Tiny Hamburger Week
Without tiny hamburgers, AHT likely would not exist. That's because "sliders," as they're sometimes called, are my second favorite food (pizza being my favorite) and seemed a natural topic for a niche foodblog. On second thought, though, that's probably a little too niche, so the scope of AHT was widened to burgers in general. Anyway, what you don't care about that, do you?
You might care about White Castle, though. White Castle, or château blanc if you will, is the ur-miniburger and the progenitor of all fast-food chains as we know them. In a wonderful New York Times article [via the paper's pay archives] from last August, Paul Lukas details the history of the "system," as it was dubbed by its founders, Edgar Ingram and J. Walter Anderson:
Despite its significance in the nation's culinary history, not to mention several noteworthy marketing innovations, White Castle gets little respect, even by fast-food standards. Its little square burgers and turreted restaurants have become something of a pop-culture punch line, stuck somewhere between white-trash chic and ironic kitsch. Even the title premise of "Harold & Kumar" carries a wink-wink undercurrent of absurdity.
"Part of that is because White Castle began marketing to the urban working class," said David Gerard Hogan, author of "Selling 'Em by the Sack" (New York University Press, 1997), which details the chain's history. "And their restaurants were located in areas that eventually became the urban underclass, which leads to a lowbrow profile. People don't realize they pulled off one of the greatest marketing feats of the century up there with Bill Gates and Microsoft."
The credit for that goes to Mr. Ingram, a former real-estate and insurance agent who entered the burger business in 1921 after arranging a lease deal for a Wichita [Kansas] restaurateur named J. Walter Anderson. It was Mr. Anderson who had come up with the thin, onion-smothered patty that would eventually become White Castle's signature product. But with "The Jungle" by Upton Sinclair still fresh in the public mind, and many health authorities likening ground beef to toxic waste, Mr. Anderson faced a credibility gap.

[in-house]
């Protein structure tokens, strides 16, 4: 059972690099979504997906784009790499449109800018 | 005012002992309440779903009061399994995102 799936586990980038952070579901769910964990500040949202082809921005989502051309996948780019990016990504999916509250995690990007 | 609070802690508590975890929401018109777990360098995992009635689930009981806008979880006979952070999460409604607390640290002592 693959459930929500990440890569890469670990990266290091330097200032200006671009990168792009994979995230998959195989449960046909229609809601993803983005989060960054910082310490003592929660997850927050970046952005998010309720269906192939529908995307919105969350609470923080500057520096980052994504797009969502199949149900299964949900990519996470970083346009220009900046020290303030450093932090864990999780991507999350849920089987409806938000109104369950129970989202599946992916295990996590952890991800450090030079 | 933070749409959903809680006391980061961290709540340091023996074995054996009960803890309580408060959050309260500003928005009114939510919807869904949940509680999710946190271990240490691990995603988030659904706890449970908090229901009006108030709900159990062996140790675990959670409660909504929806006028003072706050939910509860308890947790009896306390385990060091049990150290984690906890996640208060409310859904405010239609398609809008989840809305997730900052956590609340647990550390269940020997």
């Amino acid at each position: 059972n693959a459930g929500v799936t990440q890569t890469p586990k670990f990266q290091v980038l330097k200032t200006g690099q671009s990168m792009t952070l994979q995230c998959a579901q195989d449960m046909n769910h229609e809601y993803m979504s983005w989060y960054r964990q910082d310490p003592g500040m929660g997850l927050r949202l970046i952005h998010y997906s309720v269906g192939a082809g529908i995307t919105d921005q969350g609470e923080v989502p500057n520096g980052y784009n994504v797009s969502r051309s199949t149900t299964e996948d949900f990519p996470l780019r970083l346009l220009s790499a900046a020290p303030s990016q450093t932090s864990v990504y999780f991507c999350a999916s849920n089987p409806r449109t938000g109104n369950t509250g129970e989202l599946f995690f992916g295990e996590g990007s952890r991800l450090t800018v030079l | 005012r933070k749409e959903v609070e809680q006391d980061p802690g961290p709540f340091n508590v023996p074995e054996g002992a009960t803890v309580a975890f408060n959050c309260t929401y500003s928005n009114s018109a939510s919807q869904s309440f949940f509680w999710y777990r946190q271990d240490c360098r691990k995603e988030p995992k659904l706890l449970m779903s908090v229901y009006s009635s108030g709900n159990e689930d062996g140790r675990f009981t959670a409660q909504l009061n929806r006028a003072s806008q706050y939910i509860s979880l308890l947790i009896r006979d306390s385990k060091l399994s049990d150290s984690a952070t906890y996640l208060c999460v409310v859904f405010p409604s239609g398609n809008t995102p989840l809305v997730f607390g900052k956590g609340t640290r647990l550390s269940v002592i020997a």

That's where Mr. Ingram came in. He essentially created a public relations campaign for the hamburger, beginning with the White Castle name "White" to connote purity, "Castle" to signify strength. He was fanatical about cleanliness and hygiene, and his masterstroke was to have White Castle operators grind their own meat from high-grade cuts of beef in public view, to demonstrate that it was fresh.
It worked. By 1930, White Castle outlets were scattered across the Midwest, inspiring a legion of imitators, and the hamburger was being described by the president of the National Restaurant Association as "America's food."
It was around that time that Mr. Ingram pioneered the promotion of takeout service, leading to White Castle's iconic slogan, "Buy 'em by the sack." He also turned White Castle into the first vertically integrated restaurant operation, creating one subsidiary to build the restaurants and another to make the company's paper products. Innovations like those laid the groundwork for the suburban fast-food explosion of the 1950's.
For all that Whitey's has done for burgerkind, its signature product remains largely an acquired taste. It seems most folks who have tried them either love Slyders (the "y" spelling is trademarked by the Castle) or detest them with every fiber of their being. Fans of the belly bombers usually grew up eating them; trying to turn adult Whitey's virgins on to Slyders is a tricky proposition at best.
Still, for better or worse, the salty, steamy, pickle-and-onion-heavy burgerettes remain the standard by which this reporter judges all tiny hamburgers. And so it's for the better that I turn over the upcoming reviews this week to Matty and Honey P., who might better judge these restaurants on their own merit, without the Castle laying siege to the senses. Stay tuned ...
TINY HAMBURGER ROUND-UP
We've got some reviews from New York City coming, and our West Coast editor, Hamburglar Hadley, is searching for sliders in L.A. (so far to no avail), but we need help for other mini-burger places of note around the country. If you know of a good place to procure this delicacy, let us know in the Comments section, with or without a brief description. Or, if you prefer, e-mail us at wimpy (at) ahamburgertoday (dot) com. Tell us what's so good about Krystal Burger. Recount your visits to Cozy Inn. We'll post a round-up of these places later in the week.